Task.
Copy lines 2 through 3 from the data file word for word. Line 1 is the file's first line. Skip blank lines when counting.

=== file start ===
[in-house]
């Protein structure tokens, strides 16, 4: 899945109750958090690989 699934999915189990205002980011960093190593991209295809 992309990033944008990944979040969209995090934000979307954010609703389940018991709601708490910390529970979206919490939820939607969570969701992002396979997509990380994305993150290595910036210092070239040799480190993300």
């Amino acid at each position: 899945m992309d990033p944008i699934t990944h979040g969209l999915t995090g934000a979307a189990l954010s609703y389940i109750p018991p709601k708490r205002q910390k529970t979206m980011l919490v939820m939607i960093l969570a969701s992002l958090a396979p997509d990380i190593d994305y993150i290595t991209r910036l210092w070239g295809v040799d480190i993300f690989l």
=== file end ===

């Protein structure tokens, strides 16, 4: 899945109750958090690989 699934999915189990205002980011960093190593991209295809 992309990033944008990944979040969209995090934000979307954010609703389940018991709601708490910390529970979206919490939820939607969570969701992002396979997509990380994305993150290595910036210092070239040799480190993300």
């Amino acid at each position: 899945m992309d990033p944008i699934t990944h979040g969209l999915t995090g934000a979307a189990l954010s609703y389940i109750p018991p709601k708490r205002q910390k529970t979206m980011l919490v939820m939607i960093l969570a969701s992002l958090a396979p997509d990380i190593d994305y993150i290595t991209r910036l210092w070239g295809v040799d480190i993300f690989l």